Socio-economic characteristics of elderly: This part of the survey investigated the respondent’s income, expenditure, level of education, occupation, sanitation etc. (Table A2 in the appendix). Most of the elderly people in Bangladesh live in rural areas where health and recreation facilities are very limited. The majority of them are illiterate; economic facilities and job opportunities are limited. More than half of the elderly are widowed, divorced or single. A large proportion of elderly men are still in labor force both in rural and urban areas (Abedin, 1996).

The results showed that among the three study sites with respect to level of education, about 30% of elderly were found educated up to S.S.C. where 8% of them were found that they were able to read only the religious books the Holy Quaran, the Geta etc. Hence, it also showed that among three hundred elderly respondents 45% of them were illiterate. In this study, it is found that 33% of them were their previous occupation was agriculture whereas, a very few of them were engaged in fishing. It was also found that 22% elderly were engaged in business and 15.3% were in Government services.

It was found that 77% elderly using tube well water followed by 21.3% supply water and only 1.3% pond water. About 49% of the elderly were found with monthly income between one and five thousand taka where only 10% were found with monthly income around one thousand taka. Only 11% of the respondents had monthly income more than ten thousand taka. Again, it was found that 46.7% of elderly monthly expenditure varies between one and five thousand taka. About 18% elderly were doing their monthly expenditure within one thousand taka. The poor number (7.7%) of elderly was living with monthly expenditure more than ten thousand taka. About 66% of them were dwellers of tin shade house followed by 21% in building and slightly more than 8% in semi-building. Approximately 93 and 84% of them had their own house and land respectively. Most of the respondents (66%) have electricity facilities. The result also showed that a significant number of elderly (88%) had changed their economic status last fifty years. About 20% of the elderly get remittance from their family members. About 46% elderly expressed that they weren’t engaged in job due to lack of physical fitness followed by 15% due to other causes (age limitations, gender discrimination etc.). There were only 2% of them didn’t find work. Majority of the family (54%) use wood as fuel in their cooking system followed by 22% having gas facilities.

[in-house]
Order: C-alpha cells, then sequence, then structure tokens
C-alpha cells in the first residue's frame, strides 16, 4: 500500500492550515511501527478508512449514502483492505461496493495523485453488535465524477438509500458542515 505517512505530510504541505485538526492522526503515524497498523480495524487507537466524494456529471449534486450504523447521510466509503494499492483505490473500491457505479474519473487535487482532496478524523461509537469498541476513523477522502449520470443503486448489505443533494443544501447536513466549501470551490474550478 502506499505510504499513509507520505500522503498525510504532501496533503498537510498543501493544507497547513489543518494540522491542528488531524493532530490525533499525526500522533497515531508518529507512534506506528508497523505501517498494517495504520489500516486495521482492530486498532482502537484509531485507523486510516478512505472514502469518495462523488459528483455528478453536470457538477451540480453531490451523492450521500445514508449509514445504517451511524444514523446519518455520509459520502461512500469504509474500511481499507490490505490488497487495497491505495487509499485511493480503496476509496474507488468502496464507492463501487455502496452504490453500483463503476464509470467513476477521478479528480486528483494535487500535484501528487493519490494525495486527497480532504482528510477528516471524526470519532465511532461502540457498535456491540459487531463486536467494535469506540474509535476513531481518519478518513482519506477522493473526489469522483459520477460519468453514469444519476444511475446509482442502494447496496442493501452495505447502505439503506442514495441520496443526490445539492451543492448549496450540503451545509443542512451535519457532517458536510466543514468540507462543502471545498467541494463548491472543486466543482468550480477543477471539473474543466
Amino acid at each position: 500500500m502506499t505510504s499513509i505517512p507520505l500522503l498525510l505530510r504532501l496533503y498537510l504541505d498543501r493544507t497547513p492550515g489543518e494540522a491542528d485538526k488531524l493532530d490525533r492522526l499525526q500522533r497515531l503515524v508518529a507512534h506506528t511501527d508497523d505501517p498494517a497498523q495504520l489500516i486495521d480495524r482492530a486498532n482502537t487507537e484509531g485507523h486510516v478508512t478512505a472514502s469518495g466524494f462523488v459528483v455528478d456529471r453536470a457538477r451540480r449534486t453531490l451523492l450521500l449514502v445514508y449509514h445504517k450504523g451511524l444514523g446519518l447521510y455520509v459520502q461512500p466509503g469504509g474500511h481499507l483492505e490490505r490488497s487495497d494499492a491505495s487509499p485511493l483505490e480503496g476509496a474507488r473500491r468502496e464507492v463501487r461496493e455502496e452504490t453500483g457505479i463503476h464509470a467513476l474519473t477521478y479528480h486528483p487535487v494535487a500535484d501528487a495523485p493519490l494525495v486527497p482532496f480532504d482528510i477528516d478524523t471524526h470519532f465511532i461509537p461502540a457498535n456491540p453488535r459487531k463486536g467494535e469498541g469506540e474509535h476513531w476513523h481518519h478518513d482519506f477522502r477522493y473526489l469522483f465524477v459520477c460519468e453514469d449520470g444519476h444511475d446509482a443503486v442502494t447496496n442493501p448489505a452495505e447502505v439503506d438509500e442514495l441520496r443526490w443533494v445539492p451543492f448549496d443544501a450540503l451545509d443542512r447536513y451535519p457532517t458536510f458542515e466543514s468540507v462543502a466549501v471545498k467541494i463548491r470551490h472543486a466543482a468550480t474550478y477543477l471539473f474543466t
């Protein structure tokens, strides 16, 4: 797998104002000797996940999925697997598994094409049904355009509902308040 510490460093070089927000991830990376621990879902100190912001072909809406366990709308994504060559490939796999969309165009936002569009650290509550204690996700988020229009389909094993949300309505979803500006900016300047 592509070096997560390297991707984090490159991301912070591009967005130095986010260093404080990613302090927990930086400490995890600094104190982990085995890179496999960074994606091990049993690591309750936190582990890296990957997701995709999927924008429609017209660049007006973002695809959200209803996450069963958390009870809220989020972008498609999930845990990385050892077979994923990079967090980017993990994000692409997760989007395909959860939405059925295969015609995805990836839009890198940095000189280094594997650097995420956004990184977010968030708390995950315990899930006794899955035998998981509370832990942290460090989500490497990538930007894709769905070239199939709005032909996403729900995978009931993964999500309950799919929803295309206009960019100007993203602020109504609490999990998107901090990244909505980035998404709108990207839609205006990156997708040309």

Socio-economic determinants of current occupation of elderly: This section of the study investigated the factors that are strongly connected with getting the job of elderly population (Table 1). According to the socio-economic framework of Bangladesh, current occupation is a vital determinant of measuring socio-economic condition. More than 70% of men in both rural and urban areas are paid workers and the proportion of elderly men in paid work is found to decline with increasing age (Kabir et al., 1998). It was found that most of the cases (63%) elderly people were jobless whereas only 15 and 14% of them were continuing with agricultural works and business respectively. This result is worse than that of Tehran city of Iran where 85% elderly are unofficially employed (Kaldi, 2005). Almost half (45.7%) of the elderly are illiterate. Among the secondary level educated person 30% were found with jobless while 35% were found with some sort of jobs.

Similarly, the percent of jobless elderly completed higher secondary and graduated level are 54 and 74, respectively. The findings reveal a clear indication that the jobless elderly was increasing according to their level of education. So, it can be inferred that education plays a key role on the current occupation of elderly people. Ownership of land also plays an important role on the over all solvency of elderly as well as their family. According to the present socio-economic framework of Bangladesh, elderly current job status depends on the number of family members residing in foreign country. Our sample profile indicates that only a few families having elderly person get foreign remittance. Again, it is found that maximum number of elderly without having any job belong lower class family.

Results of logistic regression analysis: In this part of the study, the logistic regression model was fitted considering current occupation as a dependent variable and tried to identify different factor that are related to elderly occupation (Table 2). The odds ratio shows that the young elderly (60-64) are almost three times more likely to have some sort of job than elderly aged 70 and above. Similarly elderly aged between 65 and 69 is slightly (1.15 times) more likely to have some job than the elderly having age more than 70.